My bookcases are the most important part of my home. Whether they are in the living room, study or bedroom, depending on how cramped an apartment I happen to be living in, the room automatically becomes the place that I hover around and feel most comfortable in. When I move, I head straight for the boxes of books and begin contemplating the order they should be placed in before I bother looking for the bed linen or saucepans. I associate many of my books with people I care about, and smile when I come across some of the obscure books I have been given by friends. I think about my late grandmother when I discover books she leant me years ago. Books can be more personal than photographs and other sentimental objects, because they often come from someone who wants to share the joy they felt when they read the book.
The shelf that I have chosen to write about is from my new bookcase. My other bookcases reached capacity and it was becoming impossible to take out a book to read without dislodging ten others. I splurged and ordered a quality bookcase. It was worth the expense – one of my home-built bookcases leans forward rather dangerously – and was filled quickly. I have put my newest (and by this I mean newly purchased, not published), most tempting reads on its shelves.
These are the books that I acquired in the last year, some during my overseas travels where I managed to buy so many books I had to buy an extra suitcase and post books home to Australia. You will see some Australian authors (Geraldine Brooks, Christos Tsiolkas, Cate Kennedy, Fiona McGregor and Steven Amsterdam) and many other nationalities. I was lucky enough to hear some of the authors speak and have my books signed, both in Australia and on my travels. I went to Ann Patchett’s talk at the staggering Powell’s Books in Oregon, a book lover’s place of worship, and found her to be inspiring and quite hilarious. Etgar Keret’s book is ready to be read in anticipation of his talk in Melbourne in March.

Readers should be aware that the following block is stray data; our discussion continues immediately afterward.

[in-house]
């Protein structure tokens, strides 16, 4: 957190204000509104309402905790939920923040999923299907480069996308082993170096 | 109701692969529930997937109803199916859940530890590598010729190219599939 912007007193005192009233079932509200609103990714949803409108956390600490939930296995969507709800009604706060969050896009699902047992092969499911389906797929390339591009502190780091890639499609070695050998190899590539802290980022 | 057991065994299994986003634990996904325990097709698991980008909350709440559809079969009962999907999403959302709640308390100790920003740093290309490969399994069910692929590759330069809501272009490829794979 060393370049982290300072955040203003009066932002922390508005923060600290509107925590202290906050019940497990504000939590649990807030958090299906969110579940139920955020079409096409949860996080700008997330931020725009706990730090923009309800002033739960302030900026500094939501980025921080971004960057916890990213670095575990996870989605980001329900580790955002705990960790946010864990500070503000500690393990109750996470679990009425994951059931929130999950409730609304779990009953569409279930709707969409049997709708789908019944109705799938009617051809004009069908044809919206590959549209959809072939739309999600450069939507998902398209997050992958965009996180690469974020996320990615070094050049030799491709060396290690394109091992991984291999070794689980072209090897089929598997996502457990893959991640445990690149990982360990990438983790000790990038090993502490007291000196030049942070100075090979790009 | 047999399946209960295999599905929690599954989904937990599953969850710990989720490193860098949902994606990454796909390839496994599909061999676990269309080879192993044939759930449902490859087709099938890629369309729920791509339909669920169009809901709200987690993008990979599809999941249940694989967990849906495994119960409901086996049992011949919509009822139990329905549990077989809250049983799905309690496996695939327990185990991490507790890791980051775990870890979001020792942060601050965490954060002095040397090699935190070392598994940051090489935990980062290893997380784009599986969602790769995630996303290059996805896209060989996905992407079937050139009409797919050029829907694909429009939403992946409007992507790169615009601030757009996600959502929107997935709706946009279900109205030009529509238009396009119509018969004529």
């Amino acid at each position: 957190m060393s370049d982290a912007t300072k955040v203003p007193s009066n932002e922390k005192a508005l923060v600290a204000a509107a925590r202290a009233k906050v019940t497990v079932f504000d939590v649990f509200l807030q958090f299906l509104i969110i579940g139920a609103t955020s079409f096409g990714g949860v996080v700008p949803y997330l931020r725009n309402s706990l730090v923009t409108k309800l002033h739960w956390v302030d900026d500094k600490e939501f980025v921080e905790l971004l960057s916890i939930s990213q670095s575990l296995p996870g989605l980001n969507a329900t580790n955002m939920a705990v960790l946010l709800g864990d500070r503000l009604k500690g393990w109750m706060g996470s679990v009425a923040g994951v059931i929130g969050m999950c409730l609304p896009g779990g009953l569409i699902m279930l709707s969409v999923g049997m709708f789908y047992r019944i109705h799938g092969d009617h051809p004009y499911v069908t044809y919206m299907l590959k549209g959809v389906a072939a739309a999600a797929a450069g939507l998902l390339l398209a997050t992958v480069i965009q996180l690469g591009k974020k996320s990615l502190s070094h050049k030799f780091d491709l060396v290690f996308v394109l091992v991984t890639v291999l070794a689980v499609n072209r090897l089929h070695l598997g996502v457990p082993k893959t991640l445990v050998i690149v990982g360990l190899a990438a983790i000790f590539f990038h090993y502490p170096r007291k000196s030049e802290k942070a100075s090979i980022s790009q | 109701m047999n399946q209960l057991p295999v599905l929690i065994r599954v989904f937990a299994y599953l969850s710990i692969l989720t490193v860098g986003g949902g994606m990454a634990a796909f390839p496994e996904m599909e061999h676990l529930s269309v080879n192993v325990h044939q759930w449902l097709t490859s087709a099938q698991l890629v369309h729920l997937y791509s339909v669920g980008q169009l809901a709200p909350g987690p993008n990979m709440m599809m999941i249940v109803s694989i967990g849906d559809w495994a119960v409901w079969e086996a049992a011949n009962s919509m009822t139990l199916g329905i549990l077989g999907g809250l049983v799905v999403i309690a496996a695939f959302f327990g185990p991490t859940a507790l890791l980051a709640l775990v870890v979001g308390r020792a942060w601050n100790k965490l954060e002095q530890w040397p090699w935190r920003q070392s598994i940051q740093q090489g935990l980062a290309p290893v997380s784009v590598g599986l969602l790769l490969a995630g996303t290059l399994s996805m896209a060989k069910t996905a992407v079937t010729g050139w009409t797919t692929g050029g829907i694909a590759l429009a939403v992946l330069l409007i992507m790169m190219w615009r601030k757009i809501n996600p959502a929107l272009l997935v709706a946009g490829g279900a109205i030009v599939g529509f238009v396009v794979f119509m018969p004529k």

There are books specifically about travel, and some about authors in specific eras, such as the Lost Generation of American Authors in Paris. There are the books I purchased at the Little Sister’s Book & Art Emporium in Vancouver, where I was excited to find independent Canadian books by gay authors. There is Joan Didion’s latest book, Blue Nights, which was published just before I came home from my trip. You will see all four by Canadian author, Camilla Gibb; her settings and characters are always unique, and I marvel at the worlds she creates. Finally, there is Garth Stein’s, The Art of Racing in the Rain, bought at the San Francisco Airport, when I found myself rooted to the floor of a generic airport shop. I had picked up the book out of curiosity, was put off when I saw it was told by a dog’s perspective, but then continued reading when the book hit me powerfully and painfully. It expertly captures the grief and despair of losing an elderly dog.
This is my most loved shelf at the moment, if only due to the fact that each book has been carefully chosen and I have genuine excitement to read, or reread, each book. It is this shelf that I eye when I get ready to go out, already longing for the moment when I sit down and prepare to start the next one.
Roz Bellamy is a writer from Australia. She's written a variety of short stories and poetry for several anthologies and literary journals. She is currently working on a travelogue about her five and a half month trip, as well as her first novel. http://bellarozz.blogspot.com.au/.